Home, p.5J.W. Phillips
“It’s not the normal car for Promise Land,” she replied. Julie let her head fall back to rest against the seat and took a deep breath.
“I know,” he said as he shrugged his shoulder. That statement seemed to bother him. “But we’re not the normal family either.”
“I can’t argue with that.”
“You look good in it,” he added.
She couldn’t answer him. She didn't feel like she really belonged anywhere, let alone with him. But then again his car didn't fit into this town, so maybe she did.
“What kind of car is this?” she asked, still pondering his expression.
“A Jag XKR,” he stated almost nonchalant. “That’s a cute habit.” He eyed her nail biting.
She didn’t even realize she was doing it. “My mom hates it.” Julie answered, slapping her hands in her lap.
“I think it’s adorable, but if mom hates it . . . we could always put some fake nails on you. That cured my mom.” He shook his head. “Naw, I like you the way you are.”
She could feel the heat in her cheeks and knew the redness was soon to follow. He reached over and stroked the back of his finger down her cheekbone.
Julie started digging around in her purse for some change. Nerves had left her mouth dry and her throat parched.
“What are you doing?” Trucker asked as she dropped some quarters in her lap.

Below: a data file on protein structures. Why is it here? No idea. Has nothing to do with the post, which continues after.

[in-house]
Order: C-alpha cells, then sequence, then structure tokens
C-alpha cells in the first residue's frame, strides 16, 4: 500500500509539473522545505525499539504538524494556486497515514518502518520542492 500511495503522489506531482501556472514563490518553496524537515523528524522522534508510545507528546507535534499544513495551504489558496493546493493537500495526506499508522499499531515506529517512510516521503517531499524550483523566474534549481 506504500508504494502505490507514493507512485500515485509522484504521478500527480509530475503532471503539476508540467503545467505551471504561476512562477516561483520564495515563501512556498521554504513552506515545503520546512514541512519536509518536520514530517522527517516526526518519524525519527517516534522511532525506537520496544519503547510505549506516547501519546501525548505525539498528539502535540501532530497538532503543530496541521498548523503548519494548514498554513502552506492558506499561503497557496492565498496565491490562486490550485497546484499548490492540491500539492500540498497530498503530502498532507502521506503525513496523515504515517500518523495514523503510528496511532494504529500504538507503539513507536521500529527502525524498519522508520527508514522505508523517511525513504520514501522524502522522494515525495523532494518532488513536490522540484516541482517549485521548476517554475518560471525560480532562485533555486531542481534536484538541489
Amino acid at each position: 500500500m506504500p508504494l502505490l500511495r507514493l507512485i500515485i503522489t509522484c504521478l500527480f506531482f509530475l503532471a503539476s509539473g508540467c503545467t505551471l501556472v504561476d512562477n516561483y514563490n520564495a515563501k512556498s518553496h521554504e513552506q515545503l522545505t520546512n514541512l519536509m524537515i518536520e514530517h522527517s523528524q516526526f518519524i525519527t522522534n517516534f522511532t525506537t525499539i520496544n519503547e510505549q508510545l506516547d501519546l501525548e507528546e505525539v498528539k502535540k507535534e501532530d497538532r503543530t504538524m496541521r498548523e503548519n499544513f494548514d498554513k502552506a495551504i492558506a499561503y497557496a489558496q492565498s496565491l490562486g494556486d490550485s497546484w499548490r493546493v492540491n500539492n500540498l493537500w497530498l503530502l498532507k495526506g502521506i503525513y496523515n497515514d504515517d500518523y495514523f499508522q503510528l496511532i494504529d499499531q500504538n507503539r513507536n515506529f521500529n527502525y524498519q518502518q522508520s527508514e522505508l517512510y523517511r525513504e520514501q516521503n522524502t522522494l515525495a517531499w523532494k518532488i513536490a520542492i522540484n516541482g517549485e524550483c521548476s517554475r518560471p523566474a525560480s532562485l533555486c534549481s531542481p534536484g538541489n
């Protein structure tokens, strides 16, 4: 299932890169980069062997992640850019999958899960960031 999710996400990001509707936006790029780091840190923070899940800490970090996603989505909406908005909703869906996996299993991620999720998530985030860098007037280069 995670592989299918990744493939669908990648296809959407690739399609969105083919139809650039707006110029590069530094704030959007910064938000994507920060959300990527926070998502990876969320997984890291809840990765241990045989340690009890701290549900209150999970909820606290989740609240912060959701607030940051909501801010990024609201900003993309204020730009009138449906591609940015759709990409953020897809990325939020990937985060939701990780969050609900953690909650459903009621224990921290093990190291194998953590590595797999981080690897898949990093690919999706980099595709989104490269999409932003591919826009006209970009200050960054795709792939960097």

“Oh, I’m thirsty. I was seeing if I had any money for a drink.”
Trucker reached over and lightly pushed a loose strand of hair behind her ear. “Do you really think so little of me?”
“What?” Her face twisted in confusion. She was startled that he would ask such a question.
“Angel, there is no way I would let you buy your own drink.” He leaned across the car, bringing his face close to hers. His breath washed over her, flooding her mind with his particular smell. “The least I would do is buy you a drink. I want to give you the world.”
A lump formed suddenly in her throat. Her heart pounded in her chest. I don’t want the world. Just a good guy to treat me right would mean the world to me.
Trucker drove in silence for the longest time. Julie wasn’t sure what was going on in his head. His hand never let up his grip on hers, but he never acknowledged her either. He suddenly flipped the car around and headed to Robert’s Service Station, the local mom and pop convenience store.
“Come on, beautiful. You’re thirsty.”
Oh, how he switched from one mood to the next so quickly. Mr. Mercurial and his moods could give a good person whiplash
Trucker was at her side of the car, opening the door for her. His movements at times were so fast and swift that they dumbfounded her.